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Questions On Doctrine


IV. Questions on the Law and Legalism


Christ the Heart of the Advent Message



Are not the spiritual content and evangelical emphasis of your "Voice of Prophecy" radio program and "Faith for Today" telecast a rather far cry from the doctrinal and legal core of Adventism? Are they not rather a bid for good will, and a subtle attempt to draw those who enroll in your proffered Bible courses to gradually accept the doctrinal and legal heart of Adventism? Is this doctrinal and legalistic emphasis a reflection of the counsels of Ellen G. White?


In the evangelistic activities of Seventh-day Adventists, whether by means of radio programs, public services, or literature, there is no attempt at subtlety or effort to deceive. The heart of the Advent message is Christ and Him crucified.

May we say in simple sincerity that Seventh-day Adventists hold that Christianity is not merely an intellectual assent to a body of doctrines, no matter how true or orthodox. We believe that Christianity is a real experience with Christ. Christianity is a relationship to a Person—our blessed Lord and Saviour Jesus Christ. It is possible to know a thousand things about Christ, and yet never know Him. Such a situation, of course leaves the professing Christian as far from God as is the lost sinner.


We, as Adventists, definitely believe in doctrine. We hold a unified body of Biblical truth. But that which saves is grace alone, through faith in the living Christ. And similarly, that which justifies is His free and blessed grace. We likewise believe in works, and in full obedience to the will and commandments of God. But the works in which we believe, and that we seek to perform, are the result, or fruitage, of salvation, not a means to salvation, in whole or in part. And the obedience that we render is the loving response of a life that is saved by grace. Salvation is never earned; it is a gift from God through Jesus Christ. Otherwise, however sincere the effort may be, works frustrate the grace of God (Gal. 2:21). 

We also believe that a specific message is due the world today, and that we were called into being to have a part in proclaiming it. But again, that message is simply the everlasting gospel in the setting of God's great judgment hour, the imminent second coming of our Lord, and the preparation of men to meet God. But that which prepares people to meet God is not merely a warning message, but the saving gospel. This great fundamental truth is ever before us, and in our hearts and our endeavors.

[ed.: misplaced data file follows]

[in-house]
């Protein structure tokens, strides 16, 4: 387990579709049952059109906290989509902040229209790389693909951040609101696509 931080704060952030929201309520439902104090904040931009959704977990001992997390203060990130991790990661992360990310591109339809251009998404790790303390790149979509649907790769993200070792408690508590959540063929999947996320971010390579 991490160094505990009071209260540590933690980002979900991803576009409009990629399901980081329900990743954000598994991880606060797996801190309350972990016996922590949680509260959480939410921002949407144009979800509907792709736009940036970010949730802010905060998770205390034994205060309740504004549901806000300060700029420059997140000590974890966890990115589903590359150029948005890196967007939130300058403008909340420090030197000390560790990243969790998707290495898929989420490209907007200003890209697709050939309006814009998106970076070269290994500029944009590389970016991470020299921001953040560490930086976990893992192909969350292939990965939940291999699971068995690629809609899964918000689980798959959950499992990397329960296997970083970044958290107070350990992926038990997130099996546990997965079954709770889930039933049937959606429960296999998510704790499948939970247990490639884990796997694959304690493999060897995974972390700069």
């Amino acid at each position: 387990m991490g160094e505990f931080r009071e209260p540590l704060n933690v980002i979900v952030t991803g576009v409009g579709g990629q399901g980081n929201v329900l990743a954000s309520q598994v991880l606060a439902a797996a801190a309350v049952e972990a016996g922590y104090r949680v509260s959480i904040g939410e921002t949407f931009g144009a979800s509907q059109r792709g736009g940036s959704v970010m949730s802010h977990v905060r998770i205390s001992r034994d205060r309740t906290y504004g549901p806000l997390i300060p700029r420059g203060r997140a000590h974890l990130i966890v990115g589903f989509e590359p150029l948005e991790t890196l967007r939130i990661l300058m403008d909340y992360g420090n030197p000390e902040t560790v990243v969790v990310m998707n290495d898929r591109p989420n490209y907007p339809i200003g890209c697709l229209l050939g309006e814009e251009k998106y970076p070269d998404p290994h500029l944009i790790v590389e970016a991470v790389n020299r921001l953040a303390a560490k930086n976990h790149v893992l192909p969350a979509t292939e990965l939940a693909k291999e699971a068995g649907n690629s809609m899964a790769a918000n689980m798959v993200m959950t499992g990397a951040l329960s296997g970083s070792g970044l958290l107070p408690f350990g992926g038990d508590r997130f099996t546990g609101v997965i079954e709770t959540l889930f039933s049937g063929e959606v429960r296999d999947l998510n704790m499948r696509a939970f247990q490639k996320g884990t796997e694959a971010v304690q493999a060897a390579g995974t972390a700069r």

We repeat, this emphasis is not something subtle, as suggested in the question. It is not a lure, or trick, or bait. It is, instead, a serious endeavor to put first things definitely first in our public presentations, and to let the world see and hear and know that the heart burden of Adventism is Christ, and His salvation.


As to Ellen G. White's counsels on these matters, her messages for more than half a century have consistently called for an uplifting of Christ and for primary emphasis upon full salvation in Him. Here are a few excerpts from her writings:

Of all professing Christians, Seventh-day Adventists should be foremost in uplifting Christ before the world. . . . The great center of attraction, Christ Jesus, must not be left out. It is at the cross of Christ that mercy and truth meet together, and righteousness and peace kiss each other.—Gospel Workers, p. 156.

Lift up Jesus, you that teach the people, lift Him up in sermon, in song, in prayer. Let all your powers be directed to pointing souls, confused, bewildered, lost, to "the Lamb of God." . . . Let the science of salvation be the burden of every sermon, the theme of every song. Let it be poured forth in every supplication. Bring nothing into your preaching to supplement Christ, the wisdom and power of God.—Ibid., p. 160.

Present the truth as it is in Jesus, making plain the requirements of the law and the gospel. Present Christ, the way, the truth and the life, and tell of His power to save all who come to Him.—Ibid., p. 154. 

Christ crucified for our sins, Christ risen from the dead, Christ ascended on high, is the science of salvation that we are to learn and to teach. . . . It is through the gift of Christ that we receive every blessing.—Testimonies for the Church, vol. 8, pp. 287, 288.

No discourse should ever be preached without presenting Christ and Him crucified as the foundation of the gospel. Ministers would reach more hearts if they would dwell more upon practical godliness.—Gospel Workers, pp. 158, 159. 

Christ and His righteousness, let this be our platform, the very life of our faith.—The Review and Herald, Aug. 31, 1905. 

The sacrifice of Christ as an atonement for sin is the great truth around which all other truths cluster. In order to be rightly understood and appreciated, every truth in the Word of God, from Genesis to Revelation, must be studied in the light that streams from the cross of Calvary.—Gospel Workers, p. 315.

The message of the gospel of His grace was to be given to the church in clear and distinct lines, that the world should no


longer say that Seventh-day Adventists talk the law, the law, but do not teach or believe Christ.—Testimonies to Ministers, p. 92.

From these typical quotations it is evident that Adventists do not and could not logically derive any legalistic emphasis from Ellen G. White.

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